Police Constable Freddy Deacon served as a policeman for a total of 32 years and in all that time he was never late for duty, -or was he. Well to say he was never ‘late, isn’t quite true as once he was all of 2 minutes late, When it is said he was too late that means that he booked on 13 minutes , before the start of his shift. In reality you were supposed to book on with the Police telephone Operator 15 minutes before the start of you tour of duty. But in real life terms you were not late. He was very dedicated to his job and in the main enjoyed being a policeman throughout his service.
His widow, Rosemary told me that she well remembers the time when they lived on the Manor Farm Estate, six happy years, with great fondness. In particular the friendliness of the people that Constable Deacon served. She went on to explain how her husband got to know and respect the local people, of course it was the sort of respect that worked both ways.
Police Constables George Boxall and George Oakley,
Over the years and before the 1950’s there were of course other policemen who, not only served, but were also an integral part of the community, there are still some people around who remember such policemen as Police Constable George Boxall and Police Constable George Oakley, who were legends in their day. These policemen were never short of clipping a cheeky boy around the ear, even worse a very swift move with their boot against the backside. Well frowned upon by many these days. However, the treatment worked and if they complained to their parents they were treated worse from them. In general the people of these estates were quite well behaved.
All these policemen, and others of the 1950’s era were very dedicated officers, as are those who police the areas today. They are all very dedicated people, dedicated to try and keep us all on the ‘straight and narrow’ pathway. These times are generally regarded as the golden age of real communities. These were times soon after the Second World War when some commodities were still on rations. Maybe it was a ‘Golden age’ for those people who as kids, were brought up during the Second World War, and the odd clip around the ear you never forgot. Was it too bad to receive that sort of summary punishment, it may have hurt for a little while, in fact it did hurt and so what do you think?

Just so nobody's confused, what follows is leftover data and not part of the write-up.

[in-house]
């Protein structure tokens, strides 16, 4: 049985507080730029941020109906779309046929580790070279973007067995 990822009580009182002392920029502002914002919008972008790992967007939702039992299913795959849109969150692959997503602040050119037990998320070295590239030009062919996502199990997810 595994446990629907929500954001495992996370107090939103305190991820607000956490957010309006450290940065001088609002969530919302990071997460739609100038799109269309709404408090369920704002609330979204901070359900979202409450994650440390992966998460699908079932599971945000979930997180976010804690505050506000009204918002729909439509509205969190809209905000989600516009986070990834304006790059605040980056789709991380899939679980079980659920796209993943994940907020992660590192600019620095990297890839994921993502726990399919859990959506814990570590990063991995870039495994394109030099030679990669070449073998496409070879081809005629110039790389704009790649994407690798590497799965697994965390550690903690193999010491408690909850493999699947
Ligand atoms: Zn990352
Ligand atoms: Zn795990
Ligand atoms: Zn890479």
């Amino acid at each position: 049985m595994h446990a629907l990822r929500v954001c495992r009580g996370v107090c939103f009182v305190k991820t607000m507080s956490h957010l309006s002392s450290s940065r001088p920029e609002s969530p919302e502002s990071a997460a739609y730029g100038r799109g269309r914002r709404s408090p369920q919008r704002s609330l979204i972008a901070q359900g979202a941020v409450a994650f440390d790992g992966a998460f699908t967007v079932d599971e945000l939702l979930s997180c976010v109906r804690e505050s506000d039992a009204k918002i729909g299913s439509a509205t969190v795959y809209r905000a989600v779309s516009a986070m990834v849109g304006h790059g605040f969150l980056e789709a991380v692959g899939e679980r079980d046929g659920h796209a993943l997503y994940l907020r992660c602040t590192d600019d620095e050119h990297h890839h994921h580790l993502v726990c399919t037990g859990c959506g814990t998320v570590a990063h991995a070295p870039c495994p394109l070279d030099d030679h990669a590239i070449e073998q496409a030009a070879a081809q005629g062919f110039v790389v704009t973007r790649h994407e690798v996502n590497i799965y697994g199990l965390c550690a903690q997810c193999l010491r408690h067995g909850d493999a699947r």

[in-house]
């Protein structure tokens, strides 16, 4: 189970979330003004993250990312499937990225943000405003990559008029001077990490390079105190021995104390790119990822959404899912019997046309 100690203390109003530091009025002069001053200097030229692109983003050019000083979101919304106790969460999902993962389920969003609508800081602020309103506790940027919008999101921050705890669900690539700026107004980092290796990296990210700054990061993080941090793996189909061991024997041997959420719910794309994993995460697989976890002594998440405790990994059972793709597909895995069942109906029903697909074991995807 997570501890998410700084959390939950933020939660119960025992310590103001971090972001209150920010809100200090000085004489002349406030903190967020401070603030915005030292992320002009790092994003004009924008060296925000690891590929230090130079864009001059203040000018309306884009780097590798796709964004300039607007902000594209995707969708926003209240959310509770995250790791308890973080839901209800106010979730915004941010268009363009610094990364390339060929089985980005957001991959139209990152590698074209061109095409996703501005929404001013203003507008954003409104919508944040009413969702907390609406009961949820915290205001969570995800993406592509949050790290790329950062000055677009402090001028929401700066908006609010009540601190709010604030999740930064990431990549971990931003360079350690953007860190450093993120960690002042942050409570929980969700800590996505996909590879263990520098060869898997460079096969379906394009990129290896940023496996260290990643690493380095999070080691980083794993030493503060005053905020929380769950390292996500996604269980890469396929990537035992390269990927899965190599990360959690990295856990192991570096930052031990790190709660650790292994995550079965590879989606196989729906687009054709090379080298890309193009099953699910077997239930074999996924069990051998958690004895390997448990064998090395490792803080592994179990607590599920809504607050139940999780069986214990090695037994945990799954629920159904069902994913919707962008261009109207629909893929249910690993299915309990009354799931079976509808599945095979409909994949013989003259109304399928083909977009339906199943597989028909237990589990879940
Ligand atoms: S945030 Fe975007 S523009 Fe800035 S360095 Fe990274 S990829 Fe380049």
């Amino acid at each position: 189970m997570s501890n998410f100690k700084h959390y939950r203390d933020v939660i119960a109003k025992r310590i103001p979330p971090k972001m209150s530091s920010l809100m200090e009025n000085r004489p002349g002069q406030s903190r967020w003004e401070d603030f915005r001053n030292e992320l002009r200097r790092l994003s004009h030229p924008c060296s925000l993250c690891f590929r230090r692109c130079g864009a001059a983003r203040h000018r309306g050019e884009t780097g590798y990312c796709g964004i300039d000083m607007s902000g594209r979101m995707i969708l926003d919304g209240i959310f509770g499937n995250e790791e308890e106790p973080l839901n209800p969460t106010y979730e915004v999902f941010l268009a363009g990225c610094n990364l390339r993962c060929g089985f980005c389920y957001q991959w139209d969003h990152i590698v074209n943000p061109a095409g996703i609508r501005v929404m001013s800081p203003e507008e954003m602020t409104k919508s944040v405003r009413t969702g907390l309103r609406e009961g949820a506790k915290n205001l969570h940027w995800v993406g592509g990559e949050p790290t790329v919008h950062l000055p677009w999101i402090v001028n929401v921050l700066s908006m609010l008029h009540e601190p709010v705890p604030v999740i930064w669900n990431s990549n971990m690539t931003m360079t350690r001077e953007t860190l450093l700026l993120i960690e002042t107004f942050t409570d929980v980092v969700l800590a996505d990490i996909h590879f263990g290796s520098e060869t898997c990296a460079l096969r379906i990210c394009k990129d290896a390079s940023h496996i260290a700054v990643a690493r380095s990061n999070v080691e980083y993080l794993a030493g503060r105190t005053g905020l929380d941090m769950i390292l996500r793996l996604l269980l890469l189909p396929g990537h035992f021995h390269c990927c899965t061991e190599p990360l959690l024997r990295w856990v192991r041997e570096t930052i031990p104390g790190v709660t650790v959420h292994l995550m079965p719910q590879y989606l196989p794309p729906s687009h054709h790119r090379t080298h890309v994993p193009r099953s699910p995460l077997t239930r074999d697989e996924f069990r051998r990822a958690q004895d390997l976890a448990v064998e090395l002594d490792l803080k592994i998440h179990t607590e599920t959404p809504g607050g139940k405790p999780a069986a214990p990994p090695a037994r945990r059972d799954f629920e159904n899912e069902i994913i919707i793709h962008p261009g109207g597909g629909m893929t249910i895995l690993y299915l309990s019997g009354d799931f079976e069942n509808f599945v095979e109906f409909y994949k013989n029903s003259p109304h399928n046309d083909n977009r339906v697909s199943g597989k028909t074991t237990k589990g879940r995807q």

Police Constable Freddie Irving Deacon joined the Brighton Borough Police Force in 1946, aged 24 years. He was born in St. Stephen, New Brunswick, Canada on 30th March 1922. He served in The Merchant Navy from 1936 – 1945. (One of the most dangerous and important Forces to have served in, during WWII.)
Frederick Irving Deacon passed away on the 11th March 1993, a few days short of his 71st birthday.
Police Constable David Rowland joined Brighton Borough Police Force in June 1958 and attended the Police Training College near Folkestone prior to working on the streets of Brighton. He too worked Whitehawk Estate while he was still a probationer. It had become a lot rougher in the late 1950’s and early 1960’s. However, there is something about Whitehawk hat draws you into its heart. He got to absolutely love the place and most of the people who lived there.
This was written by Fred Netley (date unknown) Fred was a local Politian and Councillor who did a lot for the people who lived on the Manor and Whitehawk estates and many are still very thankful for what Fred Netley did for them over the many years that he served. He doesn’t enjoy very good health these days.
Other information was added by Rosemary Deacon and author, David Rowland.